So, you can perform this calculation in less than 5 minutes at home. Be sure to measure the ball to plate carefully and accurately, since an inch or so will make a HUGE difference in the final calculation.

Now, part II of this is knowing how much you really need to transfer. There are two main variables. First, how much the tongue weighs. This is usually a number between 450 and 1000 pounds or so. Then you need to see what happens to your SUV when you hang that on the ball as a dead weight. This is where some ART is mixed with some SCIENCE. In general, the more your vehicle sags with the dead weight tongue, the more you will need to transfer to the front.

My SUV sags a lot with my 800 pound tongue. So, I need to shift quite a bit to the front. The more I shift, the less my SUV sags. Why is this important? Because as your vehicle becomes rear heavy, the front wheels become lighter and lighter, and seem to be wanting to "lift off the road." This "light steering" makes it harder to control the rig. The simple answer is to shift weight forward over the front wheels to "increase the steering force."

So what do we know?
  1. The amount of weight shifting you need will depend on TV and trailer
  2. The amount of shift you can get with a hitch of any kind can be calculated with a few simple steps
  3. Not all hitches will shift the same amount of weight
  4. Long wheelbase and soft suspension is harder to properly shift than shorter wheelbases with stiffer suspensions.
  5. Manufacturers can help you pick the right hitch for your TV, and you can add your own verification
I hope that helps a little.
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Old 09-10-2012, 02:56 PM   #550
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OK here is a number that you all can work with.

The bushings require a 1,500 lb load to compress them 1/4 in.

I am not in a position to hook up today and actually measure the compression on my trailer but will do that ASAP. In the mean time keep in mind I am working with a 34 ft trailer and a Ford Excursion, heavy trailer and big truck.

While I do not expect any designer job offers directed at "posters" to come out of this discussion it is clear that Andersen is aware of our experiences.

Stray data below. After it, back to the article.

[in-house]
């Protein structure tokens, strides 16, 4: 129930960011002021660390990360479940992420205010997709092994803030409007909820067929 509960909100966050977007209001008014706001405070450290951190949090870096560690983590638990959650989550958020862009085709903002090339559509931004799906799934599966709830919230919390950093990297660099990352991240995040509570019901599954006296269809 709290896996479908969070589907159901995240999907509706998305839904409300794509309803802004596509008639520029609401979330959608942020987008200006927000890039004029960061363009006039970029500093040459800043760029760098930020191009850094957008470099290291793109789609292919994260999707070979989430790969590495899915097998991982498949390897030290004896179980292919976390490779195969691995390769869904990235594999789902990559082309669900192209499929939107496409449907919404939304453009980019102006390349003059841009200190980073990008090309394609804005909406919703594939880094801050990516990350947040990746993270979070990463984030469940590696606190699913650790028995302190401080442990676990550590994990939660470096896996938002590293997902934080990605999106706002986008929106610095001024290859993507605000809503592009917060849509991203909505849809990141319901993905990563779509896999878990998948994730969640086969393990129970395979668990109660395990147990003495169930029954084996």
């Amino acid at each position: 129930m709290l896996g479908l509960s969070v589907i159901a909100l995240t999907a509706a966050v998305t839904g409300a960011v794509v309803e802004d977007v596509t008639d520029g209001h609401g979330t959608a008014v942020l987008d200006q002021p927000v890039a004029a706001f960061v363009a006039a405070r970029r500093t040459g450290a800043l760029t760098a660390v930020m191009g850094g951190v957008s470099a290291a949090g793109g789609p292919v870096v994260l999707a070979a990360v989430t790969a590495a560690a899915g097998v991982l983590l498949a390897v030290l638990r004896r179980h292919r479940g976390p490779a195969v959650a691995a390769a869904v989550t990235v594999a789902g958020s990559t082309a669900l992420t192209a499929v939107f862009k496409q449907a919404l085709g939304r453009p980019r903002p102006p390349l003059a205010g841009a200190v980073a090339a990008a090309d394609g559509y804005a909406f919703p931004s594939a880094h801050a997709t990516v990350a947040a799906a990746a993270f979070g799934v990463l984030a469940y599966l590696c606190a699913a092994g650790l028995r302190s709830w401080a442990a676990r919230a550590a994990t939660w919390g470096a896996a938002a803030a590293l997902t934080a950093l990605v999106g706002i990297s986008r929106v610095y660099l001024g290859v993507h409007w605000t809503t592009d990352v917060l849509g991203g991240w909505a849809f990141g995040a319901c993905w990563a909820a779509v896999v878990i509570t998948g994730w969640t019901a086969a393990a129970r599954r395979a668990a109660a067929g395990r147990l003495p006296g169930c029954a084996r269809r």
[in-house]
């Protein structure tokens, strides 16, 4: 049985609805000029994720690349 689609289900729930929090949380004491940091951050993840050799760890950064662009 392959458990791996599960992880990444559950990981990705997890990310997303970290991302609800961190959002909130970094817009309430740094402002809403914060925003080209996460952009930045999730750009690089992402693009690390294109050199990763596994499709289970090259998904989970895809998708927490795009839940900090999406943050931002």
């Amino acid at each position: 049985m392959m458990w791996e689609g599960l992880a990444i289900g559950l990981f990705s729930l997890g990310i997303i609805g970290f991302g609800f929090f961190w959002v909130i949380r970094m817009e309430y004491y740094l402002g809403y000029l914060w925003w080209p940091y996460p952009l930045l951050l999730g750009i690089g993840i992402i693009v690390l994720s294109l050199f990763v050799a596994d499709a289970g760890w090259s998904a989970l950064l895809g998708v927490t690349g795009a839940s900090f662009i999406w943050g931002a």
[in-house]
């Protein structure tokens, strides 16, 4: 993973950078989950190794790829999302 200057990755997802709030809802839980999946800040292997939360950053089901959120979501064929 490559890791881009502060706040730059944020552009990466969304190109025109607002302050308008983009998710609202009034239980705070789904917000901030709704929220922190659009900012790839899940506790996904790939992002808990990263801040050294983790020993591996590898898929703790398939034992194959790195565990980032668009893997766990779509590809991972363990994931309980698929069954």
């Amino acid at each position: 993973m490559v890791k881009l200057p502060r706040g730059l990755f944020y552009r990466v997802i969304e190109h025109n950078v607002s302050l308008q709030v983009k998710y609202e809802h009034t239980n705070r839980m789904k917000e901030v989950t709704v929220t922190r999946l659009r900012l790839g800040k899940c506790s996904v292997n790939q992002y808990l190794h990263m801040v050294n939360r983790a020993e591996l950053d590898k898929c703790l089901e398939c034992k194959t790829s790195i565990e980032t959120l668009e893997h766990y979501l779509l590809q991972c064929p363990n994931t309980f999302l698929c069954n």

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Old 09-10-2012, 03:30 PM   #551
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Quote:
Originally Posted by sierrafun View Post
From your calculations, am I correct in assuming this?
No you can not. Yes there are comments posted here by "user" have pointed out operational consideration, none of which should cause one to discount the hitch when compared to the operational considerations of other WD hitches.

This hitch has a warranty that would cover any of the considerations should they ever become a problem.
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Old 09-10-2012, 03:54 PM   #552
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Quote:
Originally Posted by dkottum
kosm1o, did you drill holes through both sides and put a 3/8" bolt in? My Andersen will be here any day.

doug k
Yes, through both sides with lock washer and nut.
The oher issue I had is with the stinger. There are holes for adjustment every 1.5 inches but there is a 3 inch void when you flip the stinger. I wanted to be lower one way but when i flipped it, it was too low. I had to drill another hole to get the ball height where I wanted it. You might not that problem.
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Old 09-10-2012, 04:45 PM   #553
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Founds some scale numbers on another forum: RV.Net Open Roads Forum: Towing: New Andersen WD hitch

TV: Pilot TT: lance 1575

The tongue weight of the trailer is 400# total trailer weight it 3440# Unloaded

Front TV axle weight Rear TV axle weight

no trailer: 2520# 2180#

w/trailer: 2320# 2780#

w/ WD 2500# 2520#

The trailer axle went form 3044# with the the WD to 3120 with the WD hook up..

"You will notice a 20 lb. discrepancy in the figures. Nothing changed in either the TV or TT that would cause that. I am surmising that the CAT scale weighs in 20 lb. increments and that maybe the rig was right on the bubble."

He does not state how much compression but does talk about threads. This doesn't tell us anything as everyone can start with a different amount showing when they start to tighten the chain..
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Old 09-10-2012, 04:53 PM   #554